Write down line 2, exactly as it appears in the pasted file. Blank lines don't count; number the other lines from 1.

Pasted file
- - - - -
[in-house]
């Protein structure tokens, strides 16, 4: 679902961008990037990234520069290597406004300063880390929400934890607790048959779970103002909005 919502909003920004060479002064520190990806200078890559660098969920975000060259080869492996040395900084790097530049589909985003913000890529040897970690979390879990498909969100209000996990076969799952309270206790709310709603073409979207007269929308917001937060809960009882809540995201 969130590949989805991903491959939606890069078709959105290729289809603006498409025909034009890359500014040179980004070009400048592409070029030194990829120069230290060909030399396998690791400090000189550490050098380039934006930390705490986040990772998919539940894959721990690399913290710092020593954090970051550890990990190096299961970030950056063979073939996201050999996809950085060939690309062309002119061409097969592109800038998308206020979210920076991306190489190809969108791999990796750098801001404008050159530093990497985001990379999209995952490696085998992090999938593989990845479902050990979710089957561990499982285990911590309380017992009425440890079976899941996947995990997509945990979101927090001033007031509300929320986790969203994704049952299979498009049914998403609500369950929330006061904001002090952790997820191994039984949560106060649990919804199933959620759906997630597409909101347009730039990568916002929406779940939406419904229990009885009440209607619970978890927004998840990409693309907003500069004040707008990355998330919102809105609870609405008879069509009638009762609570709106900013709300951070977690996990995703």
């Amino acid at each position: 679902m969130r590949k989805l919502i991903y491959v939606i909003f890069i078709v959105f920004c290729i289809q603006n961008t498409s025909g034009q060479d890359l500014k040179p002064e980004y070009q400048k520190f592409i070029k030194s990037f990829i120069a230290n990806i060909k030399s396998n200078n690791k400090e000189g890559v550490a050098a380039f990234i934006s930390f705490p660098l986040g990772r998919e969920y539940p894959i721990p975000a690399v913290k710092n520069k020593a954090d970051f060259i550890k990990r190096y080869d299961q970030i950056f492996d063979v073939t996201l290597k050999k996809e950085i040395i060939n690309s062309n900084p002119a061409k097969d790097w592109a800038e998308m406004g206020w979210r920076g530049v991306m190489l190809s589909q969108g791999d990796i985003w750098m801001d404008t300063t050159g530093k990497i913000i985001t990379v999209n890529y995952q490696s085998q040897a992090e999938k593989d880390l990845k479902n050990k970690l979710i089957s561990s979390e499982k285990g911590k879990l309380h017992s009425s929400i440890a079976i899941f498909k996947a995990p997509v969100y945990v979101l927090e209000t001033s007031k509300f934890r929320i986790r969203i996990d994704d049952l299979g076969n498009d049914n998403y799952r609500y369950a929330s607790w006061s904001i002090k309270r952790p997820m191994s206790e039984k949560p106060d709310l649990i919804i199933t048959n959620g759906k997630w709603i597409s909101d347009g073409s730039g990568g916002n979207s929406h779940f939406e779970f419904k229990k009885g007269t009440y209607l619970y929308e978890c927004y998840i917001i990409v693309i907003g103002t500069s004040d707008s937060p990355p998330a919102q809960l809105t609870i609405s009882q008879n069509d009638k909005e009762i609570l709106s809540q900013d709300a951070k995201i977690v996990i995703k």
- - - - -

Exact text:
């Protein structure tokens, strides 16, 4: 679902961008990037990234520069290597406004300063880390929400934890607790048959779970103002909005 919502909003920004060479002064520190990806200078890559660098969920975000060259080869492996040395900084790097530049589909985003913000890529040897970690979390879990498909969100209000996990076969799952309270206790709310709603073409979207007269929308917001937060809960009882809540995201 969130590949989805991903491959939606890069078709959105290729289809603006498409025909034009890359500014040179980004070009400048592409070029030194990829120069230290060909030399396998690791400090000189550490050098380039934006930390705490986040990772998919539940894959721990690399913290710092020593954090970051550890990990190096299961970030950056063979073939996201050999996809950085060939690309062309002119061409097969592109800038998308206020979210920076991306190489190809969108791999990796750098801001404008050159530093990497985001990379999209995952490696085998992090999938593989990845479902050990979710089957561990499982285990911590309380017992009425440890079976899941996947995990997509945990979101927090001033007031509300929320986790969203994704049952299979498009049914998403609500369950929330006061904001002090952790997820191994039984949560106060649990919804199933959620759906997630597409909101347009730039990568916002929406779940939406419904229990009885009440209607619970978890927004998840990409693309907003500069004040707008990355998330919102809105609870609405008879069509009638009762609570709106900013709300951070977690996990995703």